President Biden’s February 4 Memorandum on Advancing Human Rights of LGBTQI+ Persons Around the World directed the Department of State, in coordination with relevant federal agencies, to use a broad range of tools and resources to protect vulnerable LGBTQI+ refugees and asylum seekers. LGBTQI+ advocacy organizations have applauded the move and its positive impact on LGBTQI+ refugees and asylum seekers. While this directive is an important step, the Biden administration must take further action to both repair the damage of President Trump’s administration and learn from other nations’ leadership in ensuring protections for LGBTQI+ refugees and asylum seekers.
This memorandum is part of a larger picture of reinstating U.S. foreign and immigration policy on LGBTQI+ rights. It builds on President Obama’s 2011 memorandum by expanding — for the first time — the definition of protection from discrimination and violence by nonstate actors to include “gender expression,” “sex characteristics,” “queer,” or “intersex” rights. Biden released his memorandum as a national security measure, which deems the defense of LGBTQI+ rights as a national security priority for the U.S. As the U.S. works to extend further protections to its people, Biden is taking a firm stance for international protection for LGBTQI+ individuals.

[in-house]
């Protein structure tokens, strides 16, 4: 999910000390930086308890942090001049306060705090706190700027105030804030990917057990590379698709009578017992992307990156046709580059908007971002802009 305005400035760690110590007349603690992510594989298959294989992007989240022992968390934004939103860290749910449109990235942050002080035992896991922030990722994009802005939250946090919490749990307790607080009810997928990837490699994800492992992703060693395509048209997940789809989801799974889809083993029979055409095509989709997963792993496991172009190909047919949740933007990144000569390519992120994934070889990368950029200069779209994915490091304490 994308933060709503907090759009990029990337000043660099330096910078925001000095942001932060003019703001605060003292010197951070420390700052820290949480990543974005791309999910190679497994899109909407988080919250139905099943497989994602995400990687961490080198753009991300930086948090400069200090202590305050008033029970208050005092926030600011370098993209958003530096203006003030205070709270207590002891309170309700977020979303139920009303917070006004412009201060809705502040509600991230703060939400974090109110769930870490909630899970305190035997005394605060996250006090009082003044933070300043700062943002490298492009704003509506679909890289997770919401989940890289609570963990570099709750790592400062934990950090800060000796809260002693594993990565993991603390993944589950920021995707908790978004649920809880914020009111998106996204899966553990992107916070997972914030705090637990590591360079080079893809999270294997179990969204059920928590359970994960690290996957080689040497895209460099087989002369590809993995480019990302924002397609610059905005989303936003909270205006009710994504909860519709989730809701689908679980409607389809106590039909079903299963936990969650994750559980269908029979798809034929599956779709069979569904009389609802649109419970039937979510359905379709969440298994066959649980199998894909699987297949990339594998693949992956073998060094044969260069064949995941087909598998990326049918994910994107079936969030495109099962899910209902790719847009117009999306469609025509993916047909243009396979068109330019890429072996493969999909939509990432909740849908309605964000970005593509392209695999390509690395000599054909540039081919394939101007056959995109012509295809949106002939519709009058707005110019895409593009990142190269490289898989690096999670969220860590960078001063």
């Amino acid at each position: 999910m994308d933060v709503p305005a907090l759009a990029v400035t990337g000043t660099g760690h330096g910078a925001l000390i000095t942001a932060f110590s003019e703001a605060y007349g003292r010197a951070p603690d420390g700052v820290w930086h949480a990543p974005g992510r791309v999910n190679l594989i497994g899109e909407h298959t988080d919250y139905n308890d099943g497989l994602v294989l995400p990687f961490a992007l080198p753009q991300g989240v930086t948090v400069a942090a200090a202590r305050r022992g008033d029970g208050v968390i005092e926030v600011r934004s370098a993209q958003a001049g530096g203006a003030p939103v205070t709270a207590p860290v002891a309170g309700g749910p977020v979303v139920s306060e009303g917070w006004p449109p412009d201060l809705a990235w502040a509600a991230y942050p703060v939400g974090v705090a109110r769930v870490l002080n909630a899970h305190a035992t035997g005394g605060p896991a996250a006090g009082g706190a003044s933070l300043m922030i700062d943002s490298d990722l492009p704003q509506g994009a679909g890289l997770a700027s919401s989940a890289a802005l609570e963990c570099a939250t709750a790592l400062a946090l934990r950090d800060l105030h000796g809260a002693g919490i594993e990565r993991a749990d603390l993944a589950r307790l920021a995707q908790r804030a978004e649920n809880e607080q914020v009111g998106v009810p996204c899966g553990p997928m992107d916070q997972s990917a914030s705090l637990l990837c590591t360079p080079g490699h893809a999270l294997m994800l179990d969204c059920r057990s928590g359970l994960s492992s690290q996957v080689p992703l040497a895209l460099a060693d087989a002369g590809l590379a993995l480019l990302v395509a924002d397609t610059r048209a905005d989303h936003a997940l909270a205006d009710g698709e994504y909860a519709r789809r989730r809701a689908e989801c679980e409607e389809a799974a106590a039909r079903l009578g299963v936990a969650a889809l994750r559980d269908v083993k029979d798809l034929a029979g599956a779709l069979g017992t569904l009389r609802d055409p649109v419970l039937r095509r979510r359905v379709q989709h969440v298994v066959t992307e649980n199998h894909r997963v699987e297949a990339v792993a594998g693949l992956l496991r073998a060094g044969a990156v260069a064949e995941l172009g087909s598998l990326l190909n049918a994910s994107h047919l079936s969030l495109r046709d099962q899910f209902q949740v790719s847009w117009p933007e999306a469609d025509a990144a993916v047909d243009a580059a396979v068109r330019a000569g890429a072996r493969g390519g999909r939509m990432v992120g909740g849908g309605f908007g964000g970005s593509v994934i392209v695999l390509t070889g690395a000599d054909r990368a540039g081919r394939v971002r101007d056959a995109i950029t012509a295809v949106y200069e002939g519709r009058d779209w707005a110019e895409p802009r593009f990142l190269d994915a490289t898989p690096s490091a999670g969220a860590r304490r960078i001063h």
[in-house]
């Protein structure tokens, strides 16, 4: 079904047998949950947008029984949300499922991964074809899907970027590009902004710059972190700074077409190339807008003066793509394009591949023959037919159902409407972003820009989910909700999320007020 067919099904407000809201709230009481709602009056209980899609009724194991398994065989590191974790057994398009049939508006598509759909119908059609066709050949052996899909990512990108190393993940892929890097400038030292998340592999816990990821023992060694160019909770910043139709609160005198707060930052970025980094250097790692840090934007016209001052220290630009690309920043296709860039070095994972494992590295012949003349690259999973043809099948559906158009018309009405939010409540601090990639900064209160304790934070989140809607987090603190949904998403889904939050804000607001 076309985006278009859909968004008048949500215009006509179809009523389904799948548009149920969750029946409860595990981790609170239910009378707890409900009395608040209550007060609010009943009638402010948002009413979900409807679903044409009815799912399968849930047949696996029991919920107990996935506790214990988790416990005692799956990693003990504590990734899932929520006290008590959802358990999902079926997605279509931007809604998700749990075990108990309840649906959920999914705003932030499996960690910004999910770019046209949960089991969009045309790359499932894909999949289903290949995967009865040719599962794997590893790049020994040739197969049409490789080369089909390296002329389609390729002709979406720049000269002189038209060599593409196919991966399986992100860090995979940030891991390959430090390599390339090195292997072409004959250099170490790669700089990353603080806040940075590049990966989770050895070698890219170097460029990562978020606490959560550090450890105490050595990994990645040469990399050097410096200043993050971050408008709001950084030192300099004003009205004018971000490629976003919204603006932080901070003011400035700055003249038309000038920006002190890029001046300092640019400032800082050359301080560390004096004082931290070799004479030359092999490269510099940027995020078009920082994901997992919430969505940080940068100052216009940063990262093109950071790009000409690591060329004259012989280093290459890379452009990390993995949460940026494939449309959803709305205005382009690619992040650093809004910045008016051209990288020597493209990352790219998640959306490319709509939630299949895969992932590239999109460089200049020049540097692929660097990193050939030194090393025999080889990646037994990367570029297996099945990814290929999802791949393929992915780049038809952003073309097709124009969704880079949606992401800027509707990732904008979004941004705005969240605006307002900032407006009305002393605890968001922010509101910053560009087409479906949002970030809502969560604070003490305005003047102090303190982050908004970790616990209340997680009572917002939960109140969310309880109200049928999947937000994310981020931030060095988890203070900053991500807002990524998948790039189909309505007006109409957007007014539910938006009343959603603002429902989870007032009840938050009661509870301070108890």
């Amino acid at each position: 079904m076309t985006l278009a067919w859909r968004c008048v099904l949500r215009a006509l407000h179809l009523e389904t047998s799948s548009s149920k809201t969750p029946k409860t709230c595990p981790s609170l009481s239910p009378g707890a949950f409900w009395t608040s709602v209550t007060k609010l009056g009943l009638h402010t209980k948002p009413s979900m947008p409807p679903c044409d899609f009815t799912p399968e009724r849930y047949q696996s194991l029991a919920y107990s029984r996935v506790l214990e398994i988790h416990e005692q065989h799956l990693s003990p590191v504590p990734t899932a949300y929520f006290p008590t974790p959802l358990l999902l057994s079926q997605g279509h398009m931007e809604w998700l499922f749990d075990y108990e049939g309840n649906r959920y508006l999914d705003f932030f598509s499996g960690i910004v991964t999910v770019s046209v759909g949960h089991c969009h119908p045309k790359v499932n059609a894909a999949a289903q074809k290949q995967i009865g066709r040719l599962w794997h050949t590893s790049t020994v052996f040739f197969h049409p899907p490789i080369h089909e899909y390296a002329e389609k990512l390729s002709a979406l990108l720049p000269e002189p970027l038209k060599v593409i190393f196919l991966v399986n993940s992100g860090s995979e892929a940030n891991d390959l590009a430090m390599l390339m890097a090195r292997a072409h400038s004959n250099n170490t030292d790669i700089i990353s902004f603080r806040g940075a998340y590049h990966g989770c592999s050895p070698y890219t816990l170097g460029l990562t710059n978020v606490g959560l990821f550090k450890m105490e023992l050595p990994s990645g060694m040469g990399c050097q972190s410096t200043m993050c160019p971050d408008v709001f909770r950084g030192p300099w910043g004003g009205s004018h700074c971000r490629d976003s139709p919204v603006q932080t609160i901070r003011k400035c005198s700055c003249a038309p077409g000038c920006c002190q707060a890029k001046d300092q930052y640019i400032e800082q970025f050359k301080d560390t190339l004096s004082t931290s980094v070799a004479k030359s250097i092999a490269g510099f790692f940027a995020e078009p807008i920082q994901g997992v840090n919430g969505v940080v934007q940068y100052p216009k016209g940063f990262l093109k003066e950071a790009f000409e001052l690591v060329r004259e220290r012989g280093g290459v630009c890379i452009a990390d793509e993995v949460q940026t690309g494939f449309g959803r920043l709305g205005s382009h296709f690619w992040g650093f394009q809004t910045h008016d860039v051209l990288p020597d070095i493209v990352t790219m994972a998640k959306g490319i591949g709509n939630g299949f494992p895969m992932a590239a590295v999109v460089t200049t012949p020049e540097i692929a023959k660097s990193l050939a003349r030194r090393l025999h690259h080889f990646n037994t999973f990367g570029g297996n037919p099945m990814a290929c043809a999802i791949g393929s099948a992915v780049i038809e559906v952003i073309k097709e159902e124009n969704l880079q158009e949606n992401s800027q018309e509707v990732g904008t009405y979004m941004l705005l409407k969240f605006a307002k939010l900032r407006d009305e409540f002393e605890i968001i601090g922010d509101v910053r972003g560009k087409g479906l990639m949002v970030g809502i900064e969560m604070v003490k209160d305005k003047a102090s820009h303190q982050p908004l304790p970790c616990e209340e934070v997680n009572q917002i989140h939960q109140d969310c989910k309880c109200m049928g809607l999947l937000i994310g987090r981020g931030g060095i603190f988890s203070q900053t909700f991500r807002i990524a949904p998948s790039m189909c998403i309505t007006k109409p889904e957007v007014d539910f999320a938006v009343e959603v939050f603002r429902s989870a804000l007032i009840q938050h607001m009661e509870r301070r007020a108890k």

Part of this is rolling back the previous administration’s decisions on LGBTQI+ issues. During his first week in office, Biden removed the ban on transgender members serving in the U.S. military and ordered all federal agencies to comply with nondiscrimination laws protecting LGBTQI+ individuals. Secretary of State Blinken committed to filling the department’s position of Special Envoy for the Human Rights of LGBTI People, which was left vacant under the prior administration. He also permitted U.S. embassies to fly the LGBTQ pride flag without restrictions, which the Trump administration had banned.